Short Attention Spans? Why, That’s Just A Sign Of How Smart We’re Getting

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“The world is faster, faster, faster these days. That’s the current reality, and it’s not going anywhere. Leaving a page that isn’t loading isn’t a character fault; it’s smart. You can get the information you were after elsewhere, and you can get it faster. If we really valued what we were made to wait for, well, we would wait.”

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How The Summer Festival Has Gone Big Time (Mainstream, Commercialized)

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“Long gone are the painted Volkswagen buses, talk of “free love,” and shoulder-length hair for men, but it’s only recently that the festivals associated with those things have also begun to disappear, replaced by a new breed of festival that’s tailored to a different group entirely: hipsters.”

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Women’s Project Theater Gets A New Producing Artistic Director

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Lisa McNulty, “who has been the artistic line producer at Manhattan Theater Club since 2006, will begin her new job on Aug. 11. She has a long history with the 36-year-old Women’s Project Theater, whose mission is to produce plays written and directed by women.”

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New York City Is Introducing A New ID Card (And It Wants Cultural Groups To Help)

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“To broaden the appeal of a card that will be available to all New Yorkers early next year but is designed to help those who do not have a driver’s license or other official identification, the administration has asked some of the city’s most prominent cultural institutions to offer benefits, like memberships or discounted tickets, to cardholders.”

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British Government Backs Down On Cuts To Music Education

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“This is undoubtedly good news. That extra £17 million (the government says £18 million, but no-one quite understands their arithmetic), means the total amount spread around the music hubs will rise to £75 million. This will reverse the decline of recent years, which has been steep.”

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80s Band Duran Duran Sues Its Own Fan Club

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“The band, known for hits such as Notorious and Hungry Like the Wolf, are claiming that Chicago-based company Worldwide Fan Clubs have breached contract by not paying the band promised revenue.”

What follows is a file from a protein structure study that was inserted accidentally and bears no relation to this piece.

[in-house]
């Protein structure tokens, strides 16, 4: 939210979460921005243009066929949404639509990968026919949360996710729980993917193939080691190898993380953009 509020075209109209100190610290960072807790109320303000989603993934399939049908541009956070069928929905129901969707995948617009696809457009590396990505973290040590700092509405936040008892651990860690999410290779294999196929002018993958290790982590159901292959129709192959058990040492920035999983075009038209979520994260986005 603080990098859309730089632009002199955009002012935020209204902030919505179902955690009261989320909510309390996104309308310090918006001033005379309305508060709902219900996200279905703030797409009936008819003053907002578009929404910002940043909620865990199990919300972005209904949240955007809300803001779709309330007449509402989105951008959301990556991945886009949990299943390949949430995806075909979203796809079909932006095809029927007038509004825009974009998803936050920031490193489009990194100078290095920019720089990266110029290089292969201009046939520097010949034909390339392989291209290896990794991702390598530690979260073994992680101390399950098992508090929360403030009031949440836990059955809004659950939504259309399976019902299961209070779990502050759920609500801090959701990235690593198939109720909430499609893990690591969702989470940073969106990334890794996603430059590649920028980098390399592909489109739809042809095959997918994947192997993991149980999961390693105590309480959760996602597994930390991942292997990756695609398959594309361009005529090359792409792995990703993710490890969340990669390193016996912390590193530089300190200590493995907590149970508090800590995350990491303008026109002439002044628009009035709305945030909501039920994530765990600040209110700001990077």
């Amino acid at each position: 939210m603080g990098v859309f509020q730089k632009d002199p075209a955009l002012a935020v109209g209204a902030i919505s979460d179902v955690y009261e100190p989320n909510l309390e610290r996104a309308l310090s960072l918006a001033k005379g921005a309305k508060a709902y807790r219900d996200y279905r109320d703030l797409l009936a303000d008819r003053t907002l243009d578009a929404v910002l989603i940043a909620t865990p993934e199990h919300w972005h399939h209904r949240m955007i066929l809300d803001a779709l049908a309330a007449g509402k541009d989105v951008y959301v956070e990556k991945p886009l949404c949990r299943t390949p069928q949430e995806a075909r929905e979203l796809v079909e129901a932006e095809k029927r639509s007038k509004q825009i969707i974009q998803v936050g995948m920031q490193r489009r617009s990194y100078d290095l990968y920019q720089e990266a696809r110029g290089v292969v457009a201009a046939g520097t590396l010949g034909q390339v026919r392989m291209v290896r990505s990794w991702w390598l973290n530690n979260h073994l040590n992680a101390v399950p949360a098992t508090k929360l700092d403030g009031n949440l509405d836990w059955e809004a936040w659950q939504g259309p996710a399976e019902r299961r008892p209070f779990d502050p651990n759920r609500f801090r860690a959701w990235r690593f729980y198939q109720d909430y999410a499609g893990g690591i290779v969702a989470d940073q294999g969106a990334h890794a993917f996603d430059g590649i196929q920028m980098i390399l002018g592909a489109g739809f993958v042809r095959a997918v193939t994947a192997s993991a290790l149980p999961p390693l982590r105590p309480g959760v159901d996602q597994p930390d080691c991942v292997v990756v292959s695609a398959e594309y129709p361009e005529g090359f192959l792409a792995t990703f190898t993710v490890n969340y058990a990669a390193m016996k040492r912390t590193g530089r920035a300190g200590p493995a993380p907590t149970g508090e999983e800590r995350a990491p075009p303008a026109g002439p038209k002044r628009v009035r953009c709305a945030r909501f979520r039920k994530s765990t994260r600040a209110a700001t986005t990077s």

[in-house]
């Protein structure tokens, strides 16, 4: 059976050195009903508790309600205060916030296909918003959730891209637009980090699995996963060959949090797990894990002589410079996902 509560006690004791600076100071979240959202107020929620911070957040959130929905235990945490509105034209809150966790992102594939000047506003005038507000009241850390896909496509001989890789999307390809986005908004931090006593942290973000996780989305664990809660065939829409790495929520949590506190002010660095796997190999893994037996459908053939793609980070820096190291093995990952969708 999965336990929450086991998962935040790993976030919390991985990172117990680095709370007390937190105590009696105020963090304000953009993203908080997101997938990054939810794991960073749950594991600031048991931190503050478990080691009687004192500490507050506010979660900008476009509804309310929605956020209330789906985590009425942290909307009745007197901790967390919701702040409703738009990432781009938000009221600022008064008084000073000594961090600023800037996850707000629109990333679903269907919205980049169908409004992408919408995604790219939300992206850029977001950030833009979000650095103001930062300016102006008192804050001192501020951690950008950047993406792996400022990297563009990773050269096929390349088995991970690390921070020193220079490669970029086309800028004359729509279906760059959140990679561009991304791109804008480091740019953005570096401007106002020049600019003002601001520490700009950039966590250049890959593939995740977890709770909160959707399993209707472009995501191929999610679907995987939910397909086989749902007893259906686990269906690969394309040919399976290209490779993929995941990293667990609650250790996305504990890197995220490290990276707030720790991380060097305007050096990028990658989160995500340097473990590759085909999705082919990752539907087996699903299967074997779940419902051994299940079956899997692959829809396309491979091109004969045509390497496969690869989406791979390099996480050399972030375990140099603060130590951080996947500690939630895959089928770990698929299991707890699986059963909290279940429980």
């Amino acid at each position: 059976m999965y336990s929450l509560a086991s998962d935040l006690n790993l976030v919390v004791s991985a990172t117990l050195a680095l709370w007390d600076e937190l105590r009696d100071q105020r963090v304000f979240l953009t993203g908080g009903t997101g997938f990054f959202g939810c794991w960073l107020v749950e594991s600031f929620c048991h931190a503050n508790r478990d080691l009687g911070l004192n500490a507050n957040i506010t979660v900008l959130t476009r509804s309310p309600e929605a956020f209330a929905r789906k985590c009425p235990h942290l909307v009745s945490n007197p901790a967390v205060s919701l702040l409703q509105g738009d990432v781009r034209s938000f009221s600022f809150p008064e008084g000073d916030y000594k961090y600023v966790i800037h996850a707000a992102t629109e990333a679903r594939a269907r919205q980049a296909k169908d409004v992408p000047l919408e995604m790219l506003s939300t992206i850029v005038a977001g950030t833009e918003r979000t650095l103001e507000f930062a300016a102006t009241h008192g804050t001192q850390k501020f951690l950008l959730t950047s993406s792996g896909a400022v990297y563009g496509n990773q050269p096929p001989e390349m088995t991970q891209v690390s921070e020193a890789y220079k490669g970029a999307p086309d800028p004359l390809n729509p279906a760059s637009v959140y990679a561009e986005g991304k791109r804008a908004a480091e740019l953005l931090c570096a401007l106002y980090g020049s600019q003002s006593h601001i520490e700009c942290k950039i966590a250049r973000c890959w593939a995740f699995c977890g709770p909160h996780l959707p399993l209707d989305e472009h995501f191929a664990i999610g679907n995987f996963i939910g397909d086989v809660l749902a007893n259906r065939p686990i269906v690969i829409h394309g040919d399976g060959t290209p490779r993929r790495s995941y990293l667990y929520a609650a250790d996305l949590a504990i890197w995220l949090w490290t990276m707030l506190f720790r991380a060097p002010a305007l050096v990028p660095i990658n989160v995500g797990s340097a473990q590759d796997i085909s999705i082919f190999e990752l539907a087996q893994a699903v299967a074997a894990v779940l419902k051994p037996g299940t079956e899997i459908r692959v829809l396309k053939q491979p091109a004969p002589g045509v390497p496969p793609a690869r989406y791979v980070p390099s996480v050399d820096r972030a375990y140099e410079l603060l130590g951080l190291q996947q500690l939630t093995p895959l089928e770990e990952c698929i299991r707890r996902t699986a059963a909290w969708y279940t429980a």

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How Popular Culture Of The 1920s Became Obsessed With King Tut

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“The tomb’s discovery, at the start of the Roaring Twenties, followed the global upheavals of World War One. Mass media was able to bring news of objects being carried out of the tomb to a wider audience, faster than ever before. America, in particular, became obsessed by “King Tut” – as he became known. Even US President Herbert Hoover used the name for his pet dog.”

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Why Do Our Brains Leap To Stereotypes?

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“In essence, they write, our minds are hard-wired to categorize information and create mental shortcuts (attribute A is associated with behavior B). This helps us retain knowledge using minimal mental effort, and provides a needed sense of structure to an otherwise chaotic universe. In doing so, however, nuances and complications tend to be discarded.”

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Met Opera’s Peter Gelb Gives Unions Ultimatum: Contract In One Week Or Lockout

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“The labor strife at the Metropolitan Opera took on a new urgency Wednesday when its general manager, Peter Gelb, sent the company’s orchestra, chorus, stagehands and other workers letters warning them to prepare for a lockout if no contract deal is reached by next week.”

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Six Arrested In $1M StubHub International Hacking Case

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“Six individuals in Russia and the United States have been charged with taking part in a broad international hacking scheme that attacked over 1,600 StubHub users’ accounts and fraudulently purchased more than $1 million in tickets.”